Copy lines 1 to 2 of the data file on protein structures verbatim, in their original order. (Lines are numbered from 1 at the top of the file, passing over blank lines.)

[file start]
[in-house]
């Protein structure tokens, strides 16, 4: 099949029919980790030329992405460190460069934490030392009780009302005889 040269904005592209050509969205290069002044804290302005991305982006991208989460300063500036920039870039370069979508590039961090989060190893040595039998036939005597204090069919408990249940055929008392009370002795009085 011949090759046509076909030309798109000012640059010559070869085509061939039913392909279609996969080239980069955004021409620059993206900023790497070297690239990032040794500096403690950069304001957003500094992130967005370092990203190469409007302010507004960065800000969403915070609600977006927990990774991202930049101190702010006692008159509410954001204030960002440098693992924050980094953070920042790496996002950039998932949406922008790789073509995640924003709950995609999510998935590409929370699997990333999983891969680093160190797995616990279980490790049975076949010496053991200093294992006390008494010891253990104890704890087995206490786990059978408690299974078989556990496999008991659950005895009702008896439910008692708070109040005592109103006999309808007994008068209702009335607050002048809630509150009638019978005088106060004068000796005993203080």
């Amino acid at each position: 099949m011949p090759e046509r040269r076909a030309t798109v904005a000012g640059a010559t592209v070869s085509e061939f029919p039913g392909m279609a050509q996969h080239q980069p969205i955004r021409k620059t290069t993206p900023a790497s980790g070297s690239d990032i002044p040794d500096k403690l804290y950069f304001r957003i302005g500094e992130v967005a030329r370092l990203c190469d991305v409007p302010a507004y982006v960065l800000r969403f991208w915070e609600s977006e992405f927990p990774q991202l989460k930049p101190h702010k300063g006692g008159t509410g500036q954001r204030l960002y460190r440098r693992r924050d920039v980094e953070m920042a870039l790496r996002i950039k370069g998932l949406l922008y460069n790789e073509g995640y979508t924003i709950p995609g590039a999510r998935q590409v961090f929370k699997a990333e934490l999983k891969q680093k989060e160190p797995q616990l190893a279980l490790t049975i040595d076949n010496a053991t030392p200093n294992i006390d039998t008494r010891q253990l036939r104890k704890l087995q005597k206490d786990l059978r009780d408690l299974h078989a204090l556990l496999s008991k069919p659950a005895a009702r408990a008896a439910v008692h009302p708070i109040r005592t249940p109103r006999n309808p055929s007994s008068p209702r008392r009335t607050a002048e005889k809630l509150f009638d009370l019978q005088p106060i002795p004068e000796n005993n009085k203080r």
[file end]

[in-house]
């Protein structure tokens, strides 16, 4: 099949029919980790030329992405460190460069934490030392009780009302005889 040269904005592209050509969205290069002044804290302005991305982006991208989460300063500036920039870039370069979508590039961090989060190893040595039998036939005597204090069919408990249940055929008392009370002795009085 011949090759046509076909030309798109000012640059010559070869085509061939039913392909279609996969080239980069955004021409620059993206900023790497070297690239990032040794500096403690950069304001957003500094992130967005370092990203190469409007302010507004960065800000969403915070609600977006927990990774991202930049101190702010006692008159509410954001204030960002440098693992924050980094953070920042790496996002950039998932949406922008790789073509995640924003709950995609999510998935590409929370699997990333999983891969680093160190797995616990279980490790049975076949010496053991200093294992006390008494010891253990104890704890087995206490786990059978408690299974078989556990496999008991659950005895009702008896439910008692708070109040005592109103006999309808007994008068209702009335607050002048809630509150009638019978005088106060004068000796005993203080």